This is a great question from a customer who has already done some impressive work with their production deployments of Gloo Edge. So let’s unpack this request and establish some context before we proceed to solving the problem.

What’s the problem with Prometheus authentication?

First, let’s establish some Prometheus context from its documentation:  “Prometheus is an open-source systems monitoring and alerting toolkit originally built at SoundCloud. Since its inception in 2012, many companies and organizations have adopted Prometheus, and the project has a very active developer and user community. It is now a standalone open source project and maintained independently of any company. To emphasize this, and to clarify the project’s governance structure, Prometheus joined the Cloud Native Computing Foundation in 2016 as the second hosted project, after Kubernetes.”

Our customer already has an investment in Gloo Edge Enterprise’s API Key authentication, and they would like to leverage that to allow their end users’ Prometheus instances to scrape Envoy and Gloo metrics from our customer’s Gloo Edge instances.  In other words, they’d like their end users to present a token from their Prometheus clients to Gloo Edge in a way that integrates with its API Key authentication.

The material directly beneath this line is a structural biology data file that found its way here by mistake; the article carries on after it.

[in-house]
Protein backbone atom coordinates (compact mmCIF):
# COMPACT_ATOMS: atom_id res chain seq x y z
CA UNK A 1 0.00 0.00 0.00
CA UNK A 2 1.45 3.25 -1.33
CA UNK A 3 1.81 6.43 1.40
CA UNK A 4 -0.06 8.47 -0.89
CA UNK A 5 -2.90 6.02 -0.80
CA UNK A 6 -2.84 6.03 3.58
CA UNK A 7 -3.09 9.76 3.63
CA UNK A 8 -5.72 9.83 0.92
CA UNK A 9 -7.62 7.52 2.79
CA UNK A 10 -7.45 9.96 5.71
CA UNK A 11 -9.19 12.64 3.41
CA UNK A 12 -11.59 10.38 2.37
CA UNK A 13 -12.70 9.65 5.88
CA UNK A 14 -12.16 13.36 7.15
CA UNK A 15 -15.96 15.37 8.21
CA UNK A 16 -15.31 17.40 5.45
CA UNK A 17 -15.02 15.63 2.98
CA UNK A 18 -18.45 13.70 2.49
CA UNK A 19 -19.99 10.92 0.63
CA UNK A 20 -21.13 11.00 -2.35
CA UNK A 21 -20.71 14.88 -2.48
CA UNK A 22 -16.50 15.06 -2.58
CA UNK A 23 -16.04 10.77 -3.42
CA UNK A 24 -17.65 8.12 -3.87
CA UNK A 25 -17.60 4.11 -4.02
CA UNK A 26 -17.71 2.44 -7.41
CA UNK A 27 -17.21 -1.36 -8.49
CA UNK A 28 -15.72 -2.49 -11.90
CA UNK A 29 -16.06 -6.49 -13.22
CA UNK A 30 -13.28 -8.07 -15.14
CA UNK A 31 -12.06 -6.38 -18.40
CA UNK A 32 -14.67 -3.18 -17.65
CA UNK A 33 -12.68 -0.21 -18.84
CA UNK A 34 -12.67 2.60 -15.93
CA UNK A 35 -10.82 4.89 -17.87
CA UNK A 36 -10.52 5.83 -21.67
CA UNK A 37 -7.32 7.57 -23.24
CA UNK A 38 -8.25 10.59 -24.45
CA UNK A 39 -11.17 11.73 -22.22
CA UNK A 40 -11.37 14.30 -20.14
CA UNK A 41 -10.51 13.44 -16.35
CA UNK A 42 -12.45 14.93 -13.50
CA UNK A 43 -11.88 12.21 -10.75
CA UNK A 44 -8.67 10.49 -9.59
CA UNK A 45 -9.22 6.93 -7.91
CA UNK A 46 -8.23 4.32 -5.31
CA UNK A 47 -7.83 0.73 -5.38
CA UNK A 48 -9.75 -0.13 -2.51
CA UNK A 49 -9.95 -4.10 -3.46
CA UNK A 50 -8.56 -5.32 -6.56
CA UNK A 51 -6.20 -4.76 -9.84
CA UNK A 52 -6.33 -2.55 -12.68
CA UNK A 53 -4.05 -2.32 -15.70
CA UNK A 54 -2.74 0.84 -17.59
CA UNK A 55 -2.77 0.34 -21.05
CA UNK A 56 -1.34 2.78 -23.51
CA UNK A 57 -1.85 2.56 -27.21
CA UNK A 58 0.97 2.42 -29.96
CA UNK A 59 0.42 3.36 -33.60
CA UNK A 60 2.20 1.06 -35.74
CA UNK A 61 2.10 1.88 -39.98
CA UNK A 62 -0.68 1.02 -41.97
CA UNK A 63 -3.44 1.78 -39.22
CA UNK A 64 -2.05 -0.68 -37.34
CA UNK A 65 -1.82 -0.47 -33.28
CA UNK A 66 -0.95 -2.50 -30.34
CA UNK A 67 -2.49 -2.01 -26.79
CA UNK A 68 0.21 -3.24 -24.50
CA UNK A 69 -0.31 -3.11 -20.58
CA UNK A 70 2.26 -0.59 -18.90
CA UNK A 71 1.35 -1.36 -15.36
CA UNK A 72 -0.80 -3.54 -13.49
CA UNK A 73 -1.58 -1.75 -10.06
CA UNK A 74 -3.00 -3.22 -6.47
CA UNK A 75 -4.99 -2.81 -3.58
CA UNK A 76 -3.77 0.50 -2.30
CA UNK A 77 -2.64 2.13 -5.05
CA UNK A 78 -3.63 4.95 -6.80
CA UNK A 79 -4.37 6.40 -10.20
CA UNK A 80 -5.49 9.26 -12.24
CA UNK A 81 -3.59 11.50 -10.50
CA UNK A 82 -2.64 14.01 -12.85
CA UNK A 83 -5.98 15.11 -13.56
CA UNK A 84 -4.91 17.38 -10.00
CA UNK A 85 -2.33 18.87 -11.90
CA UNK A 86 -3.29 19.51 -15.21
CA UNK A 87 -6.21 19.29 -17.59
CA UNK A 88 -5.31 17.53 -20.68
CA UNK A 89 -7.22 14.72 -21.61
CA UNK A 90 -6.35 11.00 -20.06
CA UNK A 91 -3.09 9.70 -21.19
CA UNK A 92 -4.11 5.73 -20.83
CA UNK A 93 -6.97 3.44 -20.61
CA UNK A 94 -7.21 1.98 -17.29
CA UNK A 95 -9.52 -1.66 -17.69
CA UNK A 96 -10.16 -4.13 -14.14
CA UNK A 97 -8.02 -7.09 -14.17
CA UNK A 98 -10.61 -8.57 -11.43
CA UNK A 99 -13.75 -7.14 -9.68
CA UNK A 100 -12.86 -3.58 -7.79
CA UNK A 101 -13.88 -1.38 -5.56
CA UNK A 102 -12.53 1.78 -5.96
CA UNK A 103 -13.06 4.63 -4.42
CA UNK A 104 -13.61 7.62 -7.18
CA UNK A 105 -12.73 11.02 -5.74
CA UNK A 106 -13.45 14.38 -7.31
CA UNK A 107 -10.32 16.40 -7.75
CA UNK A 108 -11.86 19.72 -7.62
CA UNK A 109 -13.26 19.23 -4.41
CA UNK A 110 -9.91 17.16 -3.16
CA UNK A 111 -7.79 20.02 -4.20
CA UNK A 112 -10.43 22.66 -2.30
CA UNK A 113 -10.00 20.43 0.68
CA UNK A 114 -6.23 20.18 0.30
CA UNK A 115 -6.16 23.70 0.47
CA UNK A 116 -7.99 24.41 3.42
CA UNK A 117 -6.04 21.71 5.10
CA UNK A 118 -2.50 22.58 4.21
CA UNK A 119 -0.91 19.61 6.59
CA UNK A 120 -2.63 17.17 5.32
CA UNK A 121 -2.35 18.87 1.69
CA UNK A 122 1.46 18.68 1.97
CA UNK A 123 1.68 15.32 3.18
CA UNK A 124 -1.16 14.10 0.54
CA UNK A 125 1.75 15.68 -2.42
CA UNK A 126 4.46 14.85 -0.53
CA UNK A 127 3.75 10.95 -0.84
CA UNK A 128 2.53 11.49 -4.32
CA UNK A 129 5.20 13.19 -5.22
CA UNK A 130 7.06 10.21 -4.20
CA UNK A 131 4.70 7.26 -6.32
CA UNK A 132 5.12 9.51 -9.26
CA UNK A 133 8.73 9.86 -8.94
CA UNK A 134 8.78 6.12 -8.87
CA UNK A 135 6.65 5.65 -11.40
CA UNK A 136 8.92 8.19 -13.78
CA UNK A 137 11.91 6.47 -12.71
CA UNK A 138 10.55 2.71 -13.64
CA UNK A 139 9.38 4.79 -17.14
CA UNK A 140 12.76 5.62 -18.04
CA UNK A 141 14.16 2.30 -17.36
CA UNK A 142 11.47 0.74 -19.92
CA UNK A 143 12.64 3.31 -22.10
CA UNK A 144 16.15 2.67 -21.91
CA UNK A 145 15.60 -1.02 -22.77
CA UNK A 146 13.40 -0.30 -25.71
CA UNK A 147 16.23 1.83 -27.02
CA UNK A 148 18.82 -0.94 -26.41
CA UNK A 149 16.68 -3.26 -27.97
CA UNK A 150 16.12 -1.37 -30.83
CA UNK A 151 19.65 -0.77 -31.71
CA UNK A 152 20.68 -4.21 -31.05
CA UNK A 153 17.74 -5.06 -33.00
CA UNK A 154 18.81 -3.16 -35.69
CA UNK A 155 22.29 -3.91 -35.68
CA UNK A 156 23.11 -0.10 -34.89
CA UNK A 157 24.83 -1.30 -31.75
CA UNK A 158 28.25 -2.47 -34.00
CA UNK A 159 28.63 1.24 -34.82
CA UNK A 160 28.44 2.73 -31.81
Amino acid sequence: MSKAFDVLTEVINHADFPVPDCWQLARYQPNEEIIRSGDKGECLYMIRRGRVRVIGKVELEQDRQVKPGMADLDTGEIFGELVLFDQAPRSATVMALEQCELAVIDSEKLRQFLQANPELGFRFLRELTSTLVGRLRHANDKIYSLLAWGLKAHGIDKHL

But as the original questioner points out, there is a problem with this plan. Prometheus only supports use of bearer tokens or HTTP basic auth in its client scrape configurations.  Our customer would ideally like to present a token to Gloo Edge ext-auth with an api-key header instead.

How can we bridge this gap using Gloo Edge facilities?

Solutions for Prometheus authentication